# The Chinese Abacus 8

## Division

Division manipulation on the abacus can also leave the matter of the decimal places until last. We introduce the method first for integral numbers, then show how the decimal division can be achieved.

### Method

The DIVIDEND is the number which is to be divided. The DIVISOR is the number which dives the dividend.

The initial digit of the dividend (placed near the middle of the abacus) is compared with the initial digit of the divisor and the multiples are noted on the abacus someplace in the left most rods. This multiple is multiplied by the initial digit of the divisor and subtracted from the initial digit of the dividend, resulting in a partial dividend. The second digit of the divisor is then multiplied by the multiple and subtracted from the second digit of the partial dividend.

(It is likely that this product of the multiplication is greater than the number represented by the first and second rods. If so, the initial multiple is reduced in value by one, and this new multiple multiplied by the initial digit of the divisor is added back to the initial digit of the dividend, and this forms our first revised partial dividend. This way, the revised multiple multiplied by the second digit of the divisor may be small enough to be subtracted from the the left most rods of the dividend. All will become apparent in the example below)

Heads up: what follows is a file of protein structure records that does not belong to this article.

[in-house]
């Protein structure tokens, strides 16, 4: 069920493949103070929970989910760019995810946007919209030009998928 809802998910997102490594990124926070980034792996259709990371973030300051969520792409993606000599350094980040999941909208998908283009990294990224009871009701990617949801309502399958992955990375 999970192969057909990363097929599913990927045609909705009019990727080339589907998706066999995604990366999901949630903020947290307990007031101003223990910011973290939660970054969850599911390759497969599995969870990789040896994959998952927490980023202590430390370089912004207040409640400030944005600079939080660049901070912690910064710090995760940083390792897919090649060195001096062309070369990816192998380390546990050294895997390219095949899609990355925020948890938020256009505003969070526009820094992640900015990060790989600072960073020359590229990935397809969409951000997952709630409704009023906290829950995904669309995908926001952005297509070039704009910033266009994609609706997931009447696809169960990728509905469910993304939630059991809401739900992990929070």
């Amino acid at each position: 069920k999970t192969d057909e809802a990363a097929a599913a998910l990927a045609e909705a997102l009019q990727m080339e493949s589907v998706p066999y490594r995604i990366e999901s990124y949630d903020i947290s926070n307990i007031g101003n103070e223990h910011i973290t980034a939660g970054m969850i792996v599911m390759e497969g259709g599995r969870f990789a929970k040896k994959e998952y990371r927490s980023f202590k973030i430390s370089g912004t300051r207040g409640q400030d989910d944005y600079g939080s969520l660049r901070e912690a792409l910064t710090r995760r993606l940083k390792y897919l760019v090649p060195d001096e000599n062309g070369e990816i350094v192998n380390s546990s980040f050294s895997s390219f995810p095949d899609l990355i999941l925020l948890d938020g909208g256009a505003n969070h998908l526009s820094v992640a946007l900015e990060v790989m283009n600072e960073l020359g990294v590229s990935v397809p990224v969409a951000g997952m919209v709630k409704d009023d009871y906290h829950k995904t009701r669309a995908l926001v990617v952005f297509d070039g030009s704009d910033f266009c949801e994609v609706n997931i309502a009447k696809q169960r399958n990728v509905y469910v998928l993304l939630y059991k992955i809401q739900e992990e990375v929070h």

This same process continues for each digit of the divisor until the last digit for the first multiple. If there are any remaining digits to the dividend, the whole process is repeated for the second digit of the multiple.

Once there are no digits left in the dividend, the answer will be all the multiple digits found.

• 3804 / 12 = ?
Our first example.
```
3804

3           -3      The first digit of the divisor is 1, 1x3=3 .: take 3 from first digit

0804   is the first partial dividend

-6     The second digit of the divisor is 2, 1x3=6 .: take six from second digit

204   is the second partial dividend

32           -2     The divisors's first digit yield a factor of 2 (the multiple) .: take 2

004   is the third partial dividend

32*********** -4*** The divisor's second digit is 2, multiply by the multiple 2 to yield 4

Problem!! Can't take 4 off so backtrack

-1            104   Remove 1 from the multiple, and multiply it by the first divisor digit

So we arrive at this revised partial dividend

31            -2    Therefore most recent digit of the multiple, 1, is multiplied by the

second digit of the dividor 2, and taken away

84   is our next partial dividend.

318           -8    The first digit of the divisor, 1, has a multiple of 8 so subtract 8

04   is our next partial dividend.

318********** -16** The divisor's second digit is 2, so 8x2=16, subtract 16

Problem again! Backtrack

-1            14   And recover 1x1 (first divisor digit * recovered multiple)

317            14   is our revised partial dividend

-14   The second digit of the divisor is 2, therefore, 7x2=14, subtract 14

00   This leaves nothing on the abacus.

```
Our answer is therefore 317

### Manipulating decimal division